MILLBURN, NJ—Attorneys James Michael Foerst, Esq. and Michael Cuellar, Esq. of Millburn’s Spector Foerst & Associates, reached agreement to resolve a motorcycle injury case for $5.35 million. Their client Pedro E. Martins was injured July 4, 2017, when his motorcycle was hit by a car driven by an employee of the Essex County Prosecutor’s Office.
Martins was traveling just two blocks from his home with the green light in his favor. The defendant was making a left turn and said he did not see Martins. Neither driver was impaired by alcohol or using their cell phones at the time of the accident.
Judge Jamie Happas, P.J.S.C., Presiding Judge Superior Court, Ret., presided over the mediation and facilitated resolution. The settlement comprises coverage from the Essex County Prosecutor’s Office and Essex County, the State of New Jersey, and excess coverage from Lloyds of London.
Michael H. Freeman, Esq., of Greenberg Dauber Epstein & Tucker, P.C., served as attorney for the Essex County Prosecutor’s Office, Newark. Betsy Gale Ramos, Esq., of Capehart & Scatchard, P.A., Mt. Laurel, NJ, represented the defendant driver, and Alan Ruddy, Esq., the Office of the Essex County Counsel, represented the County of Essex.
Martins suffers severe physical limitations which prevent him from engaging in activities with his three daughters, twin 7-year-old girls and a 9-year-old sister. The accident has also prevented Martins from continuing to work in a job he loved.
Martins, a former officer for the U.S. Immigration and Customs (ICE) Agency, part of the Department of Homeland Security, investigated serious cross-border crime and immigration cases. He captured murderers and other dangerous criminals involved in drug trafficking and human smuggling. He is out of work on a permanent medical disability. The physical aftereffects of his injuries may prevent him from fulfilling the requirements of any job again.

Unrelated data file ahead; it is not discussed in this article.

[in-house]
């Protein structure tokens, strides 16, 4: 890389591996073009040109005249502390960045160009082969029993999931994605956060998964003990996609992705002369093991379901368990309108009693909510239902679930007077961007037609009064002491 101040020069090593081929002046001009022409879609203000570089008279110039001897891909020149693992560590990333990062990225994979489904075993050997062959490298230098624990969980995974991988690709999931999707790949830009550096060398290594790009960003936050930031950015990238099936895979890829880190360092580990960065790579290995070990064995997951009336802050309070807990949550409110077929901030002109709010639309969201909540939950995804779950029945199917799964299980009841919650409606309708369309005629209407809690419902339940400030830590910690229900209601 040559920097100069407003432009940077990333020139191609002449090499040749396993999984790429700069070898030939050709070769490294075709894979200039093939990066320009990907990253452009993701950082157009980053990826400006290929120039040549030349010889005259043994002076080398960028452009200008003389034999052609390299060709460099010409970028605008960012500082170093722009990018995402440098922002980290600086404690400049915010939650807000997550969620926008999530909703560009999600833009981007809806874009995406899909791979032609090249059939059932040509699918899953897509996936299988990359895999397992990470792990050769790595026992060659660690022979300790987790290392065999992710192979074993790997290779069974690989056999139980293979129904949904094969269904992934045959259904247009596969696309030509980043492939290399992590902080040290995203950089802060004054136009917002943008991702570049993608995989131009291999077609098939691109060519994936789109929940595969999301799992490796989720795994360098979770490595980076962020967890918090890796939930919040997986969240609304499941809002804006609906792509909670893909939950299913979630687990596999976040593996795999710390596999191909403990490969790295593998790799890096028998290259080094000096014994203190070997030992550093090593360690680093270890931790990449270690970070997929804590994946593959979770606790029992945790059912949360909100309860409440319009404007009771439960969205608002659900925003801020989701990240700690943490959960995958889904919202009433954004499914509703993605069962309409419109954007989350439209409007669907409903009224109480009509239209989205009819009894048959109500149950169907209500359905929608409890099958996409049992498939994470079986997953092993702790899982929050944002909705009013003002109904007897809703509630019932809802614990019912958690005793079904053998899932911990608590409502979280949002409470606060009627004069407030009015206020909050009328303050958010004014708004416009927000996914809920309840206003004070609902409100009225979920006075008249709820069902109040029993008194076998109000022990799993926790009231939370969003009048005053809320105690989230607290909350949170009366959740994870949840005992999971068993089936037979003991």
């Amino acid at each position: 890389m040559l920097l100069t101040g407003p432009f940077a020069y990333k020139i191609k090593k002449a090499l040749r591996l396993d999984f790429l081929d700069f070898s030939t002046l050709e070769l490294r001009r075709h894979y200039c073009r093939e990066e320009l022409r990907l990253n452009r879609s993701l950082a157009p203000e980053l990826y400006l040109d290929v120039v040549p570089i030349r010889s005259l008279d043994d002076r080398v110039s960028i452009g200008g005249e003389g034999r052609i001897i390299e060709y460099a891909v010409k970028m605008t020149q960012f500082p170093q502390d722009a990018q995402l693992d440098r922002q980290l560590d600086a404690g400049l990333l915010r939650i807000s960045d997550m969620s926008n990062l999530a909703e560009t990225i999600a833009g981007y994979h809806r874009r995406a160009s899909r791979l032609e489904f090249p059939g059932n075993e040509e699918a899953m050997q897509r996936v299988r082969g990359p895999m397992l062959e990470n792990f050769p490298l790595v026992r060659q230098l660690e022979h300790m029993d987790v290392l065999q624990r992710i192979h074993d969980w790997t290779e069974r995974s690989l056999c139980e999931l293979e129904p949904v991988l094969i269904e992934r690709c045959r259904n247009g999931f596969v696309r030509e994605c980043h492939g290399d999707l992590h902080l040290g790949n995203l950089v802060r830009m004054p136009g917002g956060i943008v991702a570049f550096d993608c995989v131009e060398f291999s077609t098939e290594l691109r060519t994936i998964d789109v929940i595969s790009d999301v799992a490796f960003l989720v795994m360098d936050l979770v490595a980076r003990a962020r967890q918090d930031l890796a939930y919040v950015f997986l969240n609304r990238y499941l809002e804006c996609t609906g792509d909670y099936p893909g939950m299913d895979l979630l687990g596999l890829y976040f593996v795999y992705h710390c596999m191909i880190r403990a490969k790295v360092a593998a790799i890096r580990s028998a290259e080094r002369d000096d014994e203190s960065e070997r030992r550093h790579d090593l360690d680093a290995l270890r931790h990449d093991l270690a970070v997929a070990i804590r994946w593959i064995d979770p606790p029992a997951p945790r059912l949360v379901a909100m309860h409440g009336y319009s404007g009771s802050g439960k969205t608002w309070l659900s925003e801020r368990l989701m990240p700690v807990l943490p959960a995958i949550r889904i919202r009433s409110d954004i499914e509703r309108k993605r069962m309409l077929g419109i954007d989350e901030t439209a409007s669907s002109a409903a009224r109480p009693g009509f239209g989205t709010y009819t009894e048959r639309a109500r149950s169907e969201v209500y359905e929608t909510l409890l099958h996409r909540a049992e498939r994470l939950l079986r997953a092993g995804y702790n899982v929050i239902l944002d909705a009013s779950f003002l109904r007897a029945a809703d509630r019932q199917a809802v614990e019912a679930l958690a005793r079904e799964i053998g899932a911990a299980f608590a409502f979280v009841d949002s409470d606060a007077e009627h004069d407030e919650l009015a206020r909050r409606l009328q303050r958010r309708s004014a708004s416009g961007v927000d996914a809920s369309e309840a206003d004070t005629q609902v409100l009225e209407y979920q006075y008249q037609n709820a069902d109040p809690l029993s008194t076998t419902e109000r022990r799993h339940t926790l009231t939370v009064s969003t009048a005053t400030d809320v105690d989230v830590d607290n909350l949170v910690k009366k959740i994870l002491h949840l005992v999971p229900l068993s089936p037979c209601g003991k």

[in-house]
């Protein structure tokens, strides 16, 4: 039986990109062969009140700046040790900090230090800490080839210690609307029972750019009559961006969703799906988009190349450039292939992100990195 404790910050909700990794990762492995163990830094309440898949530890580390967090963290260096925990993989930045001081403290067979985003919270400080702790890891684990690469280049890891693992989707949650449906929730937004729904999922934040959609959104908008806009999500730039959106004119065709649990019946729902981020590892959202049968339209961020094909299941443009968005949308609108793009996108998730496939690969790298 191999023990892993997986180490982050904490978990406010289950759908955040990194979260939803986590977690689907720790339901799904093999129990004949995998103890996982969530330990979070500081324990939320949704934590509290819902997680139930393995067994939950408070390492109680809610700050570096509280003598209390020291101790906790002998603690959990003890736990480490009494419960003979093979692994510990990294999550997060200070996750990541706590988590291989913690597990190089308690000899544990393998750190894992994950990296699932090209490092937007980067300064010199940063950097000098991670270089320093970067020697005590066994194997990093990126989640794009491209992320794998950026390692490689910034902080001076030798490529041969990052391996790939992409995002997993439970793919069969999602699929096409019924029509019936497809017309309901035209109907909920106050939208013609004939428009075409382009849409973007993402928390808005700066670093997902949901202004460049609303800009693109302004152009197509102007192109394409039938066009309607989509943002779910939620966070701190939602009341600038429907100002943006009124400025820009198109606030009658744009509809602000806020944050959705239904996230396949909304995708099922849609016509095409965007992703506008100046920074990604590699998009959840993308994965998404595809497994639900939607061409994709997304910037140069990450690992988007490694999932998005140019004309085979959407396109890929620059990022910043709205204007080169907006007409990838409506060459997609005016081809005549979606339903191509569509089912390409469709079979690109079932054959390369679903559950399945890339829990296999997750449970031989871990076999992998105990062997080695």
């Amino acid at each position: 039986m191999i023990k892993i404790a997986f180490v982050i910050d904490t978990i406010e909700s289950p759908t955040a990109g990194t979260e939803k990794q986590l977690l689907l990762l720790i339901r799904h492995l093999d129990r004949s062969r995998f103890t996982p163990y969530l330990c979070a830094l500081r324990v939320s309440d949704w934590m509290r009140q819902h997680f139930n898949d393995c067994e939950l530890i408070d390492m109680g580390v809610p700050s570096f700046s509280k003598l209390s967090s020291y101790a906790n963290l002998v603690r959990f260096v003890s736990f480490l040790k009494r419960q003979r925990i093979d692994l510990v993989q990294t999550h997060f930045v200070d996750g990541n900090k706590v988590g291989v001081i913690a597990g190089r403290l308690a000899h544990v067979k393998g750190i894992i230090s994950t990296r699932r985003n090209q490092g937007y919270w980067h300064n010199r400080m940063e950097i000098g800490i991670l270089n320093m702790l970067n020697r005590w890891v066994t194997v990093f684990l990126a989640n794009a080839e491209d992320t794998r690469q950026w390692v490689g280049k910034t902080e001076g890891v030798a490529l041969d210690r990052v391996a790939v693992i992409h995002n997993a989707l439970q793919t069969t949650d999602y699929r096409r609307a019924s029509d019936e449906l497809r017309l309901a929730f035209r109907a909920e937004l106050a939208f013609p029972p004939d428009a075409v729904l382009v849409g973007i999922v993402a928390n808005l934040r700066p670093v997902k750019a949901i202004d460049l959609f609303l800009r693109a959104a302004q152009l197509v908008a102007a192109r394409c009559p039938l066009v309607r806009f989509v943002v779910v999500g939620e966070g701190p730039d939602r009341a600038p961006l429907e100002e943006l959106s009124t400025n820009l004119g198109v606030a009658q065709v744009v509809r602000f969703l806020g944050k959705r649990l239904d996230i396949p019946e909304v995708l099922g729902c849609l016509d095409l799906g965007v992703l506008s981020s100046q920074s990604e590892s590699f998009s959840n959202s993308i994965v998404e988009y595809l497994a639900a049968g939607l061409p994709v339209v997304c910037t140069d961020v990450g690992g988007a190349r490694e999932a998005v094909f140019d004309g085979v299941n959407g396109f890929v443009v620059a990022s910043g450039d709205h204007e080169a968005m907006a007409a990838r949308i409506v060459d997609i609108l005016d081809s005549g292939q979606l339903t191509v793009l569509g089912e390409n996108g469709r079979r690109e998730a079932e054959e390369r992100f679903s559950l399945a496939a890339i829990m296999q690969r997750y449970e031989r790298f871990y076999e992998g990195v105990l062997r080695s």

When Martins arrived at the hospital, he had only moments of life left because of the fluid that filled his lungs. In the days following, his doctors, family, and friends continued to fear for his survival. He was in a coma for 10 days and in the intensive care unit for almost a month. He has been through rehab in which he learned to walk again and undergone 18 surgeries since his initial hospitalization. One was a tracheostomy that attempted to open his air passage which was blocked by scar tissue related to injuries sustained in the accident.
Though he lived with a tracheostomy tube for a year and three months, his airways have been reduced to a size not much larger than an M & M. He now requires reconstructive surgery on his throat. The restriction causes him to experience breathing difficulties during strenuous tasks and even sometimes when speaking. Many activities of everyday living also have been significantly curtailed because of his respiratory limitations. These include simple things like teaching his 9-year-old daughter and 7-year-old twin girls how to ride a bike, throw and catch a ball, play tag or run.
He also limps and was rendered legally blind in his right eye.
“Money alone cannot return Pete to the way life was before,” said Foerst. “But the settlement certainly ensures that despite his limitations, he can provide for his daughters with all the things parents want for their kids and continue his volunteer work to help others get some of their lives back.”
“While the defendant may not have acted with malicious intent that July night five years ago, his failure to make a thorough observation before making a turn has changed Pete’s life,” said Foerst. “This resolution affords some relief for that tragedy and will help Pete find the best in his life now.”